Forum OpenACS Q&A: Re: Reuse in the large is an unsolved problem !?
My take as a completely non-active developer, is many fold.
I was tempted to write a "Why I stayed with OACS and dumped my thoughts to move to ROR", I don't have time. Instead I will try to explain some of the reasons I stayed as well as some perceived problems.
1. ROR is still at pre-release, not a big deal but nonetheless, we will see how big a behmoth it becomes. I remember the old AD days when ACS was much, much smaller. I can't think of any project that doesn't bloat.
2. I don't care that TCL/AOLserver is not mainstream. I am not marketing to anyone and to be honest with you, my short look at ruby didn't impress me. Nice language, but why change, been there done that. In fact I used Perl 1.0 when it was still Practical Extraction and Reporting Languge. I used zortech C++ 1.0, MS C 3.0, Borland Prolog and Turbo Pascal, need I go on. I find the promise of yet another language that will change my life not only boring but counterproductive.
3. Contrary to the MySQL brainwashed, you can't convice me that ACID is a bad thing. http://www.loudthinking.com/arc/000516.html is a bunch of hogwash written by a good software engineer that seems to not have a grasp on writing for databases. Yes, I know that is flamebait, but that isn't how I mean it. Mainly that after 20 years of software development, I too know a thing or two about reality.
4. OACS already has many of the apps I need and is improving all the time. Are all the apps category killers... of course not. Are they good enough, certainly and I would still bet there are more ACS/OACS sites going than there are ROR.
5. AOLServer kicks ass, that is the end of the story. Screw Apache, read the history of A Patchy Server and you will gain a much better appreciation of AOLserver. Also, do a little research on security issues and you will definitly be impressed.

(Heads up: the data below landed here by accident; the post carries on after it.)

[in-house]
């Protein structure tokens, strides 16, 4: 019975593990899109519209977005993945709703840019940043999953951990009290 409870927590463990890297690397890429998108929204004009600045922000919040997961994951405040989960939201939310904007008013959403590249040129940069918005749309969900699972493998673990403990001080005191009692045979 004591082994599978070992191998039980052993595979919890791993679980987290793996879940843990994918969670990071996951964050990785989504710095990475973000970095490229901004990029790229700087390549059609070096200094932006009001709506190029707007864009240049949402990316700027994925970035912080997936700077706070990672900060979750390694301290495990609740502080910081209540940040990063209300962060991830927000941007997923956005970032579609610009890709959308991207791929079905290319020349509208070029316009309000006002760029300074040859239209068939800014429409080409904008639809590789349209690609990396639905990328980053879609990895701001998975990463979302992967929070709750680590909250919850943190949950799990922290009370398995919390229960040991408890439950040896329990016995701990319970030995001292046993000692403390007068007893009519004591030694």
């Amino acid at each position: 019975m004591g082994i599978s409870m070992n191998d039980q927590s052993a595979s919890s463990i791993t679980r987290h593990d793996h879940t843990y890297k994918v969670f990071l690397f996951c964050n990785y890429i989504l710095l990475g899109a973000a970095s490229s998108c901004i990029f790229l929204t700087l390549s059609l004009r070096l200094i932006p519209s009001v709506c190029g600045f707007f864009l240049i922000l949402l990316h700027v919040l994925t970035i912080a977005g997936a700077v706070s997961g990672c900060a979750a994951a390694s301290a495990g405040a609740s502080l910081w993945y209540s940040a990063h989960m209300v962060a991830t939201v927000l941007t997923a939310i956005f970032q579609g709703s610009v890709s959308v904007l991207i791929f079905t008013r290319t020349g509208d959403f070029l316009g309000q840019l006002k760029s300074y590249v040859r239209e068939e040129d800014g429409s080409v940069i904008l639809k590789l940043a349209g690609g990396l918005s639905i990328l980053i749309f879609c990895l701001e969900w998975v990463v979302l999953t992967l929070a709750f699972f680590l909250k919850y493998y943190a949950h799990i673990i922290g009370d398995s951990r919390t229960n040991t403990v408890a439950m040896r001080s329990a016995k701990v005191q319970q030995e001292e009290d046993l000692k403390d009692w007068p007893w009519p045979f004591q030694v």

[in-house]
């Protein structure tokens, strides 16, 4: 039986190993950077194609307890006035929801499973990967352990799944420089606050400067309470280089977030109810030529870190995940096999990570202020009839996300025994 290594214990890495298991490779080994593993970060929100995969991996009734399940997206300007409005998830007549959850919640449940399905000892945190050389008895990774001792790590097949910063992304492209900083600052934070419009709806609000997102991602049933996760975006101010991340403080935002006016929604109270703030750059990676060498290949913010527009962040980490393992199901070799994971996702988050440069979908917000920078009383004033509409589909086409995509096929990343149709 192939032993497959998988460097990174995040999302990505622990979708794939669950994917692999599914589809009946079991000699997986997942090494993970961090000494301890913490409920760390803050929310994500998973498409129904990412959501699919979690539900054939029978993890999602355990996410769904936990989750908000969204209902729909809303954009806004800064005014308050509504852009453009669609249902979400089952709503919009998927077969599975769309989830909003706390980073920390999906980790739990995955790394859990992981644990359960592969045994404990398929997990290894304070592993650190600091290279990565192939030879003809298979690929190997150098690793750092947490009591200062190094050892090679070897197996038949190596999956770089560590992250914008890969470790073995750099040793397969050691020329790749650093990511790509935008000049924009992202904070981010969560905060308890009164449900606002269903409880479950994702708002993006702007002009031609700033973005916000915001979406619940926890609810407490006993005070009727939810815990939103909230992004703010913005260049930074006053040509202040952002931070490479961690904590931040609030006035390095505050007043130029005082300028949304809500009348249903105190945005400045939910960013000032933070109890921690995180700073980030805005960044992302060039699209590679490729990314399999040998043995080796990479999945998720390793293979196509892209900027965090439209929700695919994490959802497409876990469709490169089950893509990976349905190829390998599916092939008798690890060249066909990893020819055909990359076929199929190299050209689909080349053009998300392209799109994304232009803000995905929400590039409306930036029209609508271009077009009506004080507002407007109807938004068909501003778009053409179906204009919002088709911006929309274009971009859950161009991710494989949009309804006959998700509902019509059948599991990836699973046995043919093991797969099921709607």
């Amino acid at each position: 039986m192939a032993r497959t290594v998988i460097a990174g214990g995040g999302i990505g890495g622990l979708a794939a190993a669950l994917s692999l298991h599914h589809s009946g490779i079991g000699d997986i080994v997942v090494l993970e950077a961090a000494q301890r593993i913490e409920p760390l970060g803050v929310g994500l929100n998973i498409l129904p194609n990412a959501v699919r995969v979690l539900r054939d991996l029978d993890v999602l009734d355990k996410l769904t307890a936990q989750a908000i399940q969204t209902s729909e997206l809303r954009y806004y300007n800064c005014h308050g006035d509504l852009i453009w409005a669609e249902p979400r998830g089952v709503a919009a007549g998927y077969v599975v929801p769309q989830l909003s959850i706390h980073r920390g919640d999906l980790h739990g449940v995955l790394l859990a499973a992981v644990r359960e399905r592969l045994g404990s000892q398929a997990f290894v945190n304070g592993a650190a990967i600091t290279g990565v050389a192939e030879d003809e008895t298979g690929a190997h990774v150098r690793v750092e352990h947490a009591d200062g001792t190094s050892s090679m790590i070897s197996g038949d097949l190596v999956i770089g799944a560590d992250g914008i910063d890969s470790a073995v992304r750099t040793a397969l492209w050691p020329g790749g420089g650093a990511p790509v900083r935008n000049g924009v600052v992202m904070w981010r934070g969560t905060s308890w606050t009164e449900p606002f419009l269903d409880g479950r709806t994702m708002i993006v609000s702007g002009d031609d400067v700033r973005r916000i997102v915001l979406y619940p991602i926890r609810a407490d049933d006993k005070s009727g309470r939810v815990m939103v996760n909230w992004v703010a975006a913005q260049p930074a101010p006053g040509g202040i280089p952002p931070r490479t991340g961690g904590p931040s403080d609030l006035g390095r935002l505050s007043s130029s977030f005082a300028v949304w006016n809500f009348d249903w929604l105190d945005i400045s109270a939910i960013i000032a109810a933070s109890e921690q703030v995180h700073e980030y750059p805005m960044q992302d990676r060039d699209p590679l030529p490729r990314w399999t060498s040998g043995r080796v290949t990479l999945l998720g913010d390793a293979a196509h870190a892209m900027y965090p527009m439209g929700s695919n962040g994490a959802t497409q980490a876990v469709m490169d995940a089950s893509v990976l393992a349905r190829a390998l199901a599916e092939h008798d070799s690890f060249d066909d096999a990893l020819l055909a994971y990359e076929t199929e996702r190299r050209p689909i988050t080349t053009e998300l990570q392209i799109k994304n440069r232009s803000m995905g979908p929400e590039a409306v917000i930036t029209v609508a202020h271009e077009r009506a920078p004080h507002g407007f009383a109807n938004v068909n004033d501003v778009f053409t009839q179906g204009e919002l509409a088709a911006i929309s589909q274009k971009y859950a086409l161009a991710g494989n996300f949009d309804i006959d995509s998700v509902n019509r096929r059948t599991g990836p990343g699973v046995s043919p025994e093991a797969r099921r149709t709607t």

Now for the bad..
1. Yes it is true that the complexity of OACS is at an insane level. I can't even figure out the best practices for writing a package anymore. And for the newbie users forget it.
2. .LRN, while a great commercial vehicle, has really hijacked the project. I discussed this with CR and some others 2 years ago and while I understand the impetus for adding this complexity, putting switches in the code always struck a nerve with me.
3. The moving of logic out of the DB into TCL has left me cold. The advantages of DB enforced logic are many as CR pointed out in his reply to Lars.
Now for what I would like to see.
1. Simplify the system. I can't stand the current CSS fiasco. Why is it so hard to make a page look the way you want. Why is it so hard to figure out how to CORRECTLY use the core procs and write an app, etc, etc...
2. Make .lrn a complete layer on top of OACS, not an almost requirement to run the base system. If you have to modify the core with if blocks, something is wrong. By the same token, most likely if the .lrn app needs to modify core packages, most likely that isn't a .lrn feature, put it in the core, but make sure it is really needed.
3. There are way too many ways to do the same thing. Packages should not reinvent the wheel. One of the first things I learned when OO first came out was that if your proc was more than one screen long (and remember screens were 25 lines at the time), it was more than one proc.
4. Learn from ROR and apply it to OACS. Why is there no AJAX? I am not saying this as a critisism of OACS, I completely understand the project and the volunteer nature. Also, we have Gustaf and XOTcl, why not refactor the toolkit and use some of the excellent advantages of OO. We don't need Ruby to do OO. Again, I am fully aware of the constraints of the project, this is my ideal world.
I guess I did write a "Why I stayed with OACS and dumped my thoughts to move to ROR",